Enter your mobile number or email address below and we'll send you a link to download the free Kindle Reading App. Then you can start reading Kindle books on your smartphone, tablet, or computer - no Kindle device required.
To get the free app, enter your email address or mobile phone number.
Carolyn Jarvis, MSN, APN, CNP, Family Nurse Practitioner, Chestnut Health Systems, Bloomington, IL, and Adjunct Assistant Professor of Nursing, School of Nursing, Illinois Wesleyan University, Bloomington, IL.
This required text is (for once!) not dry. Jarvis provides plenty of tactful sample questions to ask patients during interviews. The author takes great care to define medical terms within the text so I'm not constantly reaching for my medical dictionary. There is no glossary, but the accompanying student lab manual has one for each chapter. Text also includes so many more photographs than Porth's Pathophysiology textbook.
An excellent resource for those of us who are enrolled in a BSN completion program. The information contained in the book, as well as, the availability of the website exercises and resources all help to make the transition back to school somewhat less stressful.
Was this review helpful to you?
This textbook is easy to read! It comes with an evolve website that you can log into and review each chapter! This helped me alot on my first exam! The book was brand new and i would highly recommend it !!! Thanks!!!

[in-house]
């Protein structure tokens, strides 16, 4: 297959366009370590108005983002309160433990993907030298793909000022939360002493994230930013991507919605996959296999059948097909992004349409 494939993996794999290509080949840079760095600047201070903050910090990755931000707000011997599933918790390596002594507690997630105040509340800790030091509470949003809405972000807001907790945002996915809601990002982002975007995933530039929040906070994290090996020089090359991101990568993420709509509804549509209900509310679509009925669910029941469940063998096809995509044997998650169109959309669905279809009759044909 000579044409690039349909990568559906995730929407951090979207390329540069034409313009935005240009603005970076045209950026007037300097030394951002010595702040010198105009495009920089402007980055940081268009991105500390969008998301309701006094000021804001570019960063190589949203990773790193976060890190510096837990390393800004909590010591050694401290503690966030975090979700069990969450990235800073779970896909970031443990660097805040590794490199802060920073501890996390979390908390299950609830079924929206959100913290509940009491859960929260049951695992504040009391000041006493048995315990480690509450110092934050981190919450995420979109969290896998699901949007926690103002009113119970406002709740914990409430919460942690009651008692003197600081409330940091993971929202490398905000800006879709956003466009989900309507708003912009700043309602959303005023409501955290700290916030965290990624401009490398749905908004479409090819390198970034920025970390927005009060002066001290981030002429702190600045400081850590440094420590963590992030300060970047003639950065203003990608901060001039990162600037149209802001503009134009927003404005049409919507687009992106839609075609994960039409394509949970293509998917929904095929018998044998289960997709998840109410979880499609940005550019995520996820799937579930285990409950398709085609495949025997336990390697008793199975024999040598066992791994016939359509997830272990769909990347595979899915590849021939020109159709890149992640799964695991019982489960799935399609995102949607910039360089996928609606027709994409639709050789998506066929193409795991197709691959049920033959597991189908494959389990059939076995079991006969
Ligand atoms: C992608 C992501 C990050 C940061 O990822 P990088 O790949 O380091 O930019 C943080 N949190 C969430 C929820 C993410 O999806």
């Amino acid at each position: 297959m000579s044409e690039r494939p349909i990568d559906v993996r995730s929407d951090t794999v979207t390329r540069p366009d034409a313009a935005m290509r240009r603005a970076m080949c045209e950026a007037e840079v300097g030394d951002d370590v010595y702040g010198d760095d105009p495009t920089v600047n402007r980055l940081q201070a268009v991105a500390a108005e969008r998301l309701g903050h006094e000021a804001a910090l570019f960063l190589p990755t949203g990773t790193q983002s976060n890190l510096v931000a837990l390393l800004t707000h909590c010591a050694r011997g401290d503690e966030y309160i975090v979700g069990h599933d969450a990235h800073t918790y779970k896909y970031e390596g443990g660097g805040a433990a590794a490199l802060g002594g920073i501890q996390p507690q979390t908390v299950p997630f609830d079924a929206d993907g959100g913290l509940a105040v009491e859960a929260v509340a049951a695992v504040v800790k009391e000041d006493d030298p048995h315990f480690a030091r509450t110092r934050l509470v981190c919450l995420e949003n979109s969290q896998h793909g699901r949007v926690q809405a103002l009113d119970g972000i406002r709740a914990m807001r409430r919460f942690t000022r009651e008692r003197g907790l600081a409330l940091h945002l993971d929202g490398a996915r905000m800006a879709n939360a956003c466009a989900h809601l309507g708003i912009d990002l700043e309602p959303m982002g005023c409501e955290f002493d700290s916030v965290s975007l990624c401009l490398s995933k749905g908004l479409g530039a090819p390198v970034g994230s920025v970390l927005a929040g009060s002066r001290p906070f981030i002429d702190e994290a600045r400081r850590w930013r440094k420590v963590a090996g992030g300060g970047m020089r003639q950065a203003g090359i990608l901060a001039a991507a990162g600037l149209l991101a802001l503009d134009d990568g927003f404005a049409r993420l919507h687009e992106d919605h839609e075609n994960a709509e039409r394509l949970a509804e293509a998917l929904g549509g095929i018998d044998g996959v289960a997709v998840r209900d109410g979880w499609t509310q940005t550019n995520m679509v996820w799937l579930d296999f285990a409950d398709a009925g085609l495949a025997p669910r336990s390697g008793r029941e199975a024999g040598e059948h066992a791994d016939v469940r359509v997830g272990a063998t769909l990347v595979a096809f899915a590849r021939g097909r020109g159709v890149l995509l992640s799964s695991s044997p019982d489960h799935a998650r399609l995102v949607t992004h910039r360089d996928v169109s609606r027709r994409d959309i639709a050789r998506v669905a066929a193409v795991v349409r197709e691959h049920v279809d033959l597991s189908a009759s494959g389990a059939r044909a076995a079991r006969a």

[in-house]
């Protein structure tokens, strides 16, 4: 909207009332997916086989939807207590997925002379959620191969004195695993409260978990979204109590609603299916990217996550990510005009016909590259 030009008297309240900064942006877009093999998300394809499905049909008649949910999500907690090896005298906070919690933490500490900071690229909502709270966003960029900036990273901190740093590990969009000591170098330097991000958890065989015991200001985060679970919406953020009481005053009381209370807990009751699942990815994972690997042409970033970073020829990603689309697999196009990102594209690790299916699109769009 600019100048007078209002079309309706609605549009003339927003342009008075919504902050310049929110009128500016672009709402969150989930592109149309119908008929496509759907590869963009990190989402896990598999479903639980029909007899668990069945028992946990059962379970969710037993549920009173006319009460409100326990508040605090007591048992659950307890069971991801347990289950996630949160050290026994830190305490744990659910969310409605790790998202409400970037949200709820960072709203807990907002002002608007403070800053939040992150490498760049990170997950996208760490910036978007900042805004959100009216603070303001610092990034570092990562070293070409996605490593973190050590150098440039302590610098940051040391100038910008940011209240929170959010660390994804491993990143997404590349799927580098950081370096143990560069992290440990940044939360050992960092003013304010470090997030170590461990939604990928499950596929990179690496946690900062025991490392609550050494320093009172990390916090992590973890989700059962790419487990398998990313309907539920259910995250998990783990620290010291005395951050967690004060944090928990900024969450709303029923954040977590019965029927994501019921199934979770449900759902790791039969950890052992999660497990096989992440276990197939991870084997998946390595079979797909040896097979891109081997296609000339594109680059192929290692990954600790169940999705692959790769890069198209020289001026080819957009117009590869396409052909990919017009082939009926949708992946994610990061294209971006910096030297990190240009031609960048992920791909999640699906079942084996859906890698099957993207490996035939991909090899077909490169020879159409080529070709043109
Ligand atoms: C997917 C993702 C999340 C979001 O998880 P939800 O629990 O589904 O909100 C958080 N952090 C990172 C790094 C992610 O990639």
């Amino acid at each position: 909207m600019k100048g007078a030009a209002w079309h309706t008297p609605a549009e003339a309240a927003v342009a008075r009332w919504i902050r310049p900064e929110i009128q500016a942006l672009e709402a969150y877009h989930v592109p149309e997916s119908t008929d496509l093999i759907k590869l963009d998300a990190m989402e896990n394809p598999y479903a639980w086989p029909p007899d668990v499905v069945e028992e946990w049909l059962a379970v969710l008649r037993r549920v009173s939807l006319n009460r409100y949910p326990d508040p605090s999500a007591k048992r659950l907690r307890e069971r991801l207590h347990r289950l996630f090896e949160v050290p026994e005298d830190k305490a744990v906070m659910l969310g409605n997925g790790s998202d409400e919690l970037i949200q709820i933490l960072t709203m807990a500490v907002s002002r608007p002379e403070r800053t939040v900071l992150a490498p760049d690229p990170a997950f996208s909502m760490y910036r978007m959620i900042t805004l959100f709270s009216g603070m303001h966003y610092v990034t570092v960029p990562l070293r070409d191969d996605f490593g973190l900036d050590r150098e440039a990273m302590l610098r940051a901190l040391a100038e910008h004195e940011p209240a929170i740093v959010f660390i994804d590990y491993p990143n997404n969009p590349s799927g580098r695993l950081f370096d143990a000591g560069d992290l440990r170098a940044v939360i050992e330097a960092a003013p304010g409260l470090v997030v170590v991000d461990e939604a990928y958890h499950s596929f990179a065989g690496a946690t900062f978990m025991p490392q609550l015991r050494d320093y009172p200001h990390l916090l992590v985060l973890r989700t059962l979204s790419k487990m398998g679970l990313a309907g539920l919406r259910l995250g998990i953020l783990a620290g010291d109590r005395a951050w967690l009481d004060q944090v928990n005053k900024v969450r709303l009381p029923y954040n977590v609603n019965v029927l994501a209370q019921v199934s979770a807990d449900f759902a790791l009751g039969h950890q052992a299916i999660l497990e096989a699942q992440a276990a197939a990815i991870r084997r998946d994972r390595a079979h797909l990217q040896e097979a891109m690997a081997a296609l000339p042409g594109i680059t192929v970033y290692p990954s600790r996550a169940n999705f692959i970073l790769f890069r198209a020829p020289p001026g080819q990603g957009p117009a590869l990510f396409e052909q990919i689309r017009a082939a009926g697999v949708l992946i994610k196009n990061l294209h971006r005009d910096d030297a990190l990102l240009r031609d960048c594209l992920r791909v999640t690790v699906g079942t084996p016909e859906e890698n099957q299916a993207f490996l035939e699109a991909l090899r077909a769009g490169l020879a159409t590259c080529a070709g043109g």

Was this review helpful to you?
I have used many editions of this book, I think I started out with 2nd edition, because I taught Physical/Health Assessment for many years. When I first started teaching it 2 or 3 semesters a year I had the opportunity to review many and this was always my favorite- especially when you started offering the online materials. Even if everything did not apply (I taught at ASN, BSN levels and had my nurse practitioner students use it for their basic review text. However many texts were available for review from 1990 to 2008, I reviewed them. In 2013 I simply went to Amazon and asked for Jarvis's newest book available on this topic When I review a text for course use I pick out the chapters of things I know very well and read them word by word, then peruse the other chapters, though after teaching 29 years I am quite familiar. I was also a Family Nurse Practitioner. Students did not complain about readability and pictures and so on, just how big the assignments were. The whole book is way to much for one course (that's why NP students need a good book for review). And I was pleased with the pain assessment chapter and especially slides. As much as it "pains" me to see in research literature, medical and nursing students are woefully undereducated on pain management' I have stayed somewhat current in pain management by belonging to the American Society for Pain Management Nursing ( and a few other groups like the American Pain Society). A close friend with similar nursing background decided in 1980 to select the most serious problem of our whole profession. We chose undertreatment of pain. We have slowed down somewhat . We plan to continue until we develop dementia or die.Read more ›